Updated for her centennial – of one of Hollywood’s most beloved and enduring figures, Ingrid Bergman. A fantastic actress and stunning beauty, Bergman’s appeal has not waned through the decades, her long career admired by several generations of movie-goers.
I hadn’t the time or inclination to publish a post on this day. But it’s bothering me that I would choose to ignore my father’s favorite, Ingrid. So, here it is, a post to the one who brought Bogie to tears in a gin joint. Here is a career retrospective in pictures to the great allure of Ingrid Bergman.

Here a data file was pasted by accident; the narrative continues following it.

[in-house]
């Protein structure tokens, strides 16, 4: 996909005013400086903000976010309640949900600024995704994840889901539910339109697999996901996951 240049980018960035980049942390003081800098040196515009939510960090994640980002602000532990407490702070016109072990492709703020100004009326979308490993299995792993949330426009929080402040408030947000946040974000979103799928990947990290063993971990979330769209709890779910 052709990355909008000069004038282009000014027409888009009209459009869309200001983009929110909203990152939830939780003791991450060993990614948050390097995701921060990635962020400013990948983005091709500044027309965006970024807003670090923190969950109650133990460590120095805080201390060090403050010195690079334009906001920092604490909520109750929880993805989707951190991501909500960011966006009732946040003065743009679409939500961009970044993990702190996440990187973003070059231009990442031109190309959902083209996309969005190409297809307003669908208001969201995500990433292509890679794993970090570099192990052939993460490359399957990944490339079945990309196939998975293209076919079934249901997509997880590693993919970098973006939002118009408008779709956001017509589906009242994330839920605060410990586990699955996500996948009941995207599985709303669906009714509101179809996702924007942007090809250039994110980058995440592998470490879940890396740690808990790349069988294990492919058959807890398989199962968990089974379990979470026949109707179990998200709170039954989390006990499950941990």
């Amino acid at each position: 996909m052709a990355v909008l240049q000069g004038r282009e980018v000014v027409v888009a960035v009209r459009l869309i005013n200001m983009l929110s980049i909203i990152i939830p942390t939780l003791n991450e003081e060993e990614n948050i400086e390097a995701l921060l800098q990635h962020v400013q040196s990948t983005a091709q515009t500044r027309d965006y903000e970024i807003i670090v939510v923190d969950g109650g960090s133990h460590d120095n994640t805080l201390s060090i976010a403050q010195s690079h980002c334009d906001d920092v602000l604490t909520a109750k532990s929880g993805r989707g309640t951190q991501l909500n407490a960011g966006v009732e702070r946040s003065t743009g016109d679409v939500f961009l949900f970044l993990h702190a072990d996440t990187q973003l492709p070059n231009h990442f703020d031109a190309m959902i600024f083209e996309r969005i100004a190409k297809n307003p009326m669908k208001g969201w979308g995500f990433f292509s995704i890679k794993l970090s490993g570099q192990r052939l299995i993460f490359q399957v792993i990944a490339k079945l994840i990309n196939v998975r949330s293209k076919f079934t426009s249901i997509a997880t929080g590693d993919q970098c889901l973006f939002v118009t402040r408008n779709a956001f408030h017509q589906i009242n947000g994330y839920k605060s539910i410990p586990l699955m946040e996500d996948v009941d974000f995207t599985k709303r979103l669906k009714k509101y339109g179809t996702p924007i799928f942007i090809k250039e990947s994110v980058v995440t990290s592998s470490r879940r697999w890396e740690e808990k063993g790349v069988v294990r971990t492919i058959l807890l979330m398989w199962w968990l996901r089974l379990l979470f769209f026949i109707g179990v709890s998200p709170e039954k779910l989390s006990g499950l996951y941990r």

1935 Edvin Adolphson’s, Munkbrogreven
1936 Gustaf Molander’s, Intermezzo
1939 Gregory Ratoff’s, Intermezzo: A Love Story
1941 Victor Fleming’s, Dr. Jekyll and Mr. Hyde
1942 Michael Curtiz’, Casablanca
1943 Sam Wood’s, For Whom the Bell Tolls
1944 George Cukor’s, Gaslight
1945 Alfred Hitchcock’s, Spellbound
1945 Leo McCarey’s, The Bells of St. Mary’s
1946 Alfred Hitchcock’s, Notorious
1948 Victor Fleming’s, Joan of Arc
1954 Roberto Rossellini’s, Journey to Italy
1956 Anatole Litvak’s, Anastasia
1958 Stanley Donen’s, Indiscreet
1961 Anatole Litvak’s, Goodbye Again
1974 Sidney Lumet’s, Murder on the Orient Express (after Best Supporting Actress Oscar win)
1978 Ingmar Bergman’s, Autumn Sonata
1982 Alan Gibson’s, A Woman Called Golda
Wherever you are, happy birthday, Ingrid. Here’s looking at you, kid.